In addition to challenging the district court's findings, the plaintiff contends that the court erred by failing to recognize the importance of some of his allegations. None of the additional facts highlighted by the plaintiff, however, undermines the district court's ultimate conclusion that the defendant was entitled to an easement by condemnation. Accordingly, these arguments do not constitute grounds for reversal of the district court's judgment, and we therefore will not address them on appeal.


The plaintiff also challenges on appeal several of the district court's rulings on matters of law. The plaintiff principally challenges the district court's ultimate decision that the defendant was entitled to an easement by condemnation.4 The plaintiff argues first that the district court should not have permitted Mountain Bell to seek inverse condemnation when the defendant did not raise that issue until the pretrial hearing on September 16, 1987. By failing to raise the issue earlier, the plaintiff insists, Mountain Bell forfeited its right to condemnation.

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Utah's statutory law of eminent domain provides an explicit procedure for condemning property. Utah Code Ann. Secs. 78-34-1 to 78-34-20 (1987). Under Utah Code Ann. Secs. 78-34-6, 78-34-8, a corporation may seek condemnation by filing a complaint in a court of law. The Utah Supreme Court has held that a defendant in an action for trespass may not counterclaim for condemnation. Peterson v. Bean, 22 Utah 43, 61 P. 213 (1900). In Peterson, the plaintiff sought an injunction to restrain the defendant's trespass. Id. 61 P. at 214. The defendant's counterclaim alleged trespass for a public purpose and sought the right of eminent domain. The Utah Supreme Court held that the plaintiff was entitled to damages and that contemplated eminent domain did not constitute a proper defense or counterclaim to an action for trespass. Id. at 215. Here, the district court awarded damages for trespass, including the fair rental value during the time prior to condemnation. To this extent, then, there is no conflict between the holding in Peterson and the district court's disposition in the present case. The court in Peterson, however, also affirmed the granting of an injunction against further trespass, suggesting a total bar of the defendant's counterclaim, id. at 214; here, the district court denied the plaintiff's complaint for injunctive relief against the defendant and granted relief on the counterclaim for condemnation.


The Utah Supreme Court, in Peterson, reasoned that because the defendant had no right to enter onto the property at the time of the trespass, a counterclaim asserting the future possibility of condemnation did not defeat or lessen the relief to which the plaintiff had demonstrated entitlement. Id. at 215. " '[A] counterclaim, when established, must in some way qualify, or must defeat, the judgment to which the plaintiff is otherwise entitled.' The facts set up by defendant do not constitute a counterclaim or defense to the plaintiff's cause of action. The alleged counterclaim was therefore properly dismissed." Id. (citations omitted) (quoting National Fire Ins. Co. v. McKay, 21 N.Y. 191, 196 (1860)).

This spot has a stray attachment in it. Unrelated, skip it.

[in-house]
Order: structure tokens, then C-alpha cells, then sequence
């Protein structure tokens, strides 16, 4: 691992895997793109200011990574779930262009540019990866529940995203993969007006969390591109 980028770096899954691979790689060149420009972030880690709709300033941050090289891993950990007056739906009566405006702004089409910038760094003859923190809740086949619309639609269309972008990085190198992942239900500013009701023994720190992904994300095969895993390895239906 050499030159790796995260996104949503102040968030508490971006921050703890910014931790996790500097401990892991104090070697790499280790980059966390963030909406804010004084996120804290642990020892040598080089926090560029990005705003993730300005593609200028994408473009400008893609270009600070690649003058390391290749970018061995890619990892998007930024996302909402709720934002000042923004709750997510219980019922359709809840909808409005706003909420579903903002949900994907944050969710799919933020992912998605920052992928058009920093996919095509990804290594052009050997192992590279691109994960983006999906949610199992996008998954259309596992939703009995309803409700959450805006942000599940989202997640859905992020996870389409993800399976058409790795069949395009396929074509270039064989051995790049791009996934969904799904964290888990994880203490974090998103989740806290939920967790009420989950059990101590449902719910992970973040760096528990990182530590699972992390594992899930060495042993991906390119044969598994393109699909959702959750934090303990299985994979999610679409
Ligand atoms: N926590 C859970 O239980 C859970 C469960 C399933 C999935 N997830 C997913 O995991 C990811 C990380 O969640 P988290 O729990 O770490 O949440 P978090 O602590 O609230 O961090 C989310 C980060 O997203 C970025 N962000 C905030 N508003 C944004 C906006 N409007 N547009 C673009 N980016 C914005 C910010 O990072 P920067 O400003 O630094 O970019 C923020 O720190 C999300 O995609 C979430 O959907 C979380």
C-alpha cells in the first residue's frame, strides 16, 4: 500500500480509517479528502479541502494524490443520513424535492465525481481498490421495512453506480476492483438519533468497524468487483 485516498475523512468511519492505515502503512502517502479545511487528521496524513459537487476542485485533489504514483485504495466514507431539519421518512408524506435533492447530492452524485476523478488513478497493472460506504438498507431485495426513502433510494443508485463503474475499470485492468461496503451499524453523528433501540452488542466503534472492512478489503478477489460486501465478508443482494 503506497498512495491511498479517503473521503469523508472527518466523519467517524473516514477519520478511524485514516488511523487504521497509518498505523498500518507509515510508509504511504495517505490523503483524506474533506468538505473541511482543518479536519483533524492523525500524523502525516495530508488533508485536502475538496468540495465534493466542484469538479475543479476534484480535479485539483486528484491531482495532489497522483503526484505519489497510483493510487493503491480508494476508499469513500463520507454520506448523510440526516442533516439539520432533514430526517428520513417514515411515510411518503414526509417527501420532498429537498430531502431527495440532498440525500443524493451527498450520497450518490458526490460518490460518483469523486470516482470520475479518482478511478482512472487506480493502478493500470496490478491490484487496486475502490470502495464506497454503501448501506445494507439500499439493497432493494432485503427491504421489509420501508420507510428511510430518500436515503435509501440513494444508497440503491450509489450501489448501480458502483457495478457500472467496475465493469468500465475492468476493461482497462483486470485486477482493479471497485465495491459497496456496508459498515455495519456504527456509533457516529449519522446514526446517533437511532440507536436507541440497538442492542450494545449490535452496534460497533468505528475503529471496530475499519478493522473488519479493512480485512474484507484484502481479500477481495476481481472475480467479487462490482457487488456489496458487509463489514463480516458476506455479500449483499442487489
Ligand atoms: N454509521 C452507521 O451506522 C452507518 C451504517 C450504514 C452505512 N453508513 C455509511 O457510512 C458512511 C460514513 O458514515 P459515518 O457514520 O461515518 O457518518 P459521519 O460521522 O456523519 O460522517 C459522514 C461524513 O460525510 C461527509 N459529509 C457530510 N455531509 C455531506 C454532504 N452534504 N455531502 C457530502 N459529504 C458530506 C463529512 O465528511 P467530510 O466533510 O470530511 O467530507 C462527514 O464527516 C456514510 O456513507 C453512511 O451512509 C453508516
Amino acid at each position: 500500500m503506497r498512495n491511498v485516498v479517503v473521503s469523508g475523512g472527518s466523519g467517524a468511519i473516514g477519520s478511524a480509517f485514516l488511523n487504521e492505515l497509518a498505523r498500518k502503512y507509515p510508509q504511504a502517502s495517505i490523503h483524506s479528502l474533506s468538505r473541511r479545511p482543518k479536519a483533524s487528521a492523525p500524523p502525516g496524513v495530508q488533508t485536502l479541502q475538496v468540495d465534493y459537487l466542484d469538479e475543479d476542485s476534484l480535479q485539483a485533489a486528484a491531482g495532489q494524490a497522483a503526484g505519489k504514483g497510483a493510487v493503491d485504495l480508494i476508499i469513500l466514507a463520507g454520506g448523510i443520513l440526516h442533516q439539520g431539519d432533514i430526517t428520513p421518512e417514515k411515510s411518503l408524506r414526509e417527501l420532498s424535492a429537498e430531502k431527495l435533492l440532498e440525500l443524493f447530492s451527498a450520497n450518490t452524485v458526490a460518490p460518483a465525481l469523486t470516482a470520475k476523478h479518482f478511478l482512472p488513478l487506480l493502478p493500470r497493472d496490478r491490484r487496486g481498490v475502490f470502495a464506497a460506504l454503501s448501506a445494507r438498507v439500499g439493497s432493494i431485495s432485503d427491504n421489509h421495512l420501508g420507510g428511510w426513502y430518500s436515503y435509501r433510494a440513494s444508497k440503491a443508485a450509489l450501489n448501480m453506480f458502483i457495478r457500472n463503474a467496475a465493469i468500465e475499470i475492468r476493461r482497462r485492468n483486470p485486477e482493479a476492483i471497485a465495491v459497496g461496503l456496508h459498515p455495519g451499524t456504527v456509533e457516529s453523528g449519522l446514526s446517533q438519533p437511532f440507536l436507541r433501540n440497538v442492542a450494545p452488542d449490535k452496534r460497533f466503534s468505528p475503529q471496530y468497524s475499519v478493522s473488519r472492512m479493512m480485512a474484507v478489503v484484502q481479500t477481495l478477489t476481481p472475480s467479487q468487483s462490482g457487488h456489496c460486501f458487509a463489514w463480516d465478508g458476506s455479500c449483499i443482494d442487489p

In the case before us, the district court permitted the defendant's counterclaim under Fed.R.Civ.P. 13. The issue is thus whether federal or state law governs counterclaim procedures in a federal diversity case. See Erie R.R. v. Tompkins, 304 U.S. 64, 58 S.Ct. 817, 82 L.Ed. 1188 (1938). We hold that the Peterson rule, even if broadly construed to bar suit in the Utah courts,5 would not bar the defendant's counterclaim in the federal district court.


If both a state rule and a federal rule cover the same situation, the analysis in Hanna v. Plumer, 380 U.S. 460, 85 S.Ct. 1136, 14 L.Ed.2d 8 (1965), applies.


When a situation is covered by one of the Federal Rules, the question facing the court is a far cry from the typical, relatively unguided Erie choice: the court has been instructed to apply the Federal Rule, and can refuse to do so only if the Advisory Committee, this Court, and Congress erred in their prima facie judgment that the Rule in question transgresses neither the terms of the Enabling Act nor constitutional restrictions.